“We had some big plays here and there, but I just feel like we have not hit our stride yet. We’ve got to keep working, we’ve got to play cleaner and keep those drives going. … Moving forward, we have to be better.”
They were good enough to score three touchdowns, two of which came on long scrambles by Kyler Murray, as well as kick three field goals and keep Washington out of the end zone until the fourth quarter. Last year, that would have been good enough to make everyone happy.
This year, the Cardinals apparently want more. If you’ve watched them play, you can sense it’s coming, too. Despite the mistakes, there was plenty more to get excited about.
Murray passed for 300 yards, completing 26 of 38 throws for 286 yards, including his 4-yard strike to a wide-open Hopkins to cap Arizona’s first possession. The Cardinals also forced two turnovers, turning the second one, when long snapper Aaron Brewer recovered a fumble on a Washington punt return, into a 14-0 lead.
That’s when Murray darted 14 yards for his first rushing touchdown and picking up an excellent block from running back Chase Edmonds along the way. A 54-yard strike from Murray to Andy Isabella helped set up the first of Zane Gonzalez’s three field goals, a 49-yarder. Later, Murray would connect with Christian Kirk on a 49-yard pass play that set up a 33-yard field goal and a 20-0 halftime lead.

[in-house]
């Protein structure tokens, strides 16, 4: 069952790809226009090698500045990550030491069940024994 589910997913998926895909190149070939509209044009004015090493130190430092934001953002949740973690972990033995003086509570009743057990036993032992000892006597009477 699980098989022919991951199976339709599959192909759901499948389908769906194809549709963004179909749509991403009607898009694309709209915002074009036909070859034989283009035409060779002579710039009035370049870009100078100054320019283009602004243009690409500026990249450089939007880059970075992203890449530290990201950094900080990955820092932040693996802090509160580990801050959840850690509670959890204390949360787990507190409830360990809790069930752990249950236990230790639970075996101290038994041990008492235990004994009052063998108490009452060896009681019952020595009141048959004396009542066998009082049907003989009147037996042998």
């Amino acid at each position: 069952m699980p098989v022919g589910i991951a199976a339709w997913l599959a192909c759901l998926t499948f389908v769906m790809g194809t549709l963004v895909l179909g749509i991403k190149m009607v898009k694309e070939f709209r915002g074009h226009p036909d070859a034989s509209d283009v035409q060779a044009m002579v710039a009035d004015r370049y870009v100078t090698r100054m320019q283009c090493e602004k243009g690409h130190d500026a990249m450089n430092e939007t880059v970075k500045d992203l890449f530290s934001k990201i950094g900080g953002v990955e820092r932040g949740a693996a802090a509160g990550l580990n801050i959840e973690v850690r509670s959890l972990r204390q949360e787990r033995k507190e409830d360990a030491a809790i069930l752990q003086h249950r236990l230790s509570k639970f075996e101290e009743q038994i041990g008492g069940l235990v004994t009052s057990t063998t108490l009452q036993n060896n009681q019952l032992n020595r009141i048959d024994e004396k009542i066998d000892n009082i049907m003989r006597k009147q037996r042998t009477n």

Following a pair of risky, but successful fourth-down conversions, including one from their own 27-yard line, the Cardinals added an important insurance touchdown when Murray took off to his left, did a little fake to elude one defender, and then darted to his right and back up-field for a 21-yard scoring run.
“As soon as I leave the pocket, I’m obviously surveying the field and seeing how the blocks are set up and they were set up pretty perfectly,” Murray said. “The guys did a great job and once I get a guy one-on-one, I like my chances.”
Murray becomes the first Cardinals quarterback since Hall of Famer Charley Trippi in 1951 to rush for two touchdowns from 14 or more yards in a single game. That last quarterback in the NFL to do that? Russell Wilson of the Seahawks in 2012.
“Kyler’s definitely a special guy with the ball in his hands,” Hopkins said.
He wasn’t the only one in Week 2. Running back Kenyan Drake provided 86 yards on 20 carries. Larry Fitzgerald added seven receptions for 50 yards. Chandler Jones recovered a fumble. On the fourth-down conversion from their own 27, Kirk took a handoff from backup quarterback Chris Streveler and ran an end-around for a 3-yard pickup and a clutch first down.
The defense did its job as well, limiting Washington quarter Dwayne Haskins Jr. to just 66 yards passing in the first and just one touchdown throw overall. The Cardinals loosened up on things in the second half, playing with such a big lead, and although linebacker Devon Kennard said the defense can get better, he added, “I like where we’re at.”
They really enjoyed coming out with a win and especially, not losing anyone to a serious injury. That doesn’t mean that Kingsbury didn’t hold his breath every time Murray took off on one of his mad scrambles, including the two long touchdown runs.
“I’m always just saying ‘Get down, get down, get down, get down, get down,’ so I can’t even enjoy it, honestly,” he said. “The next day, though, I enjoy the run.”
Have an opinion on the Arizona Cardinals? Reach McManaman at [email protected] and follow him on Twitter @azbobbymac. Listen to him live on Fox Sports 910-AM every Tuesday afternoon at 3:30 on Calling All Sports with Roc and Manuch and every Wednesday night from 7-9 on The Freaks with Kenny and Crash.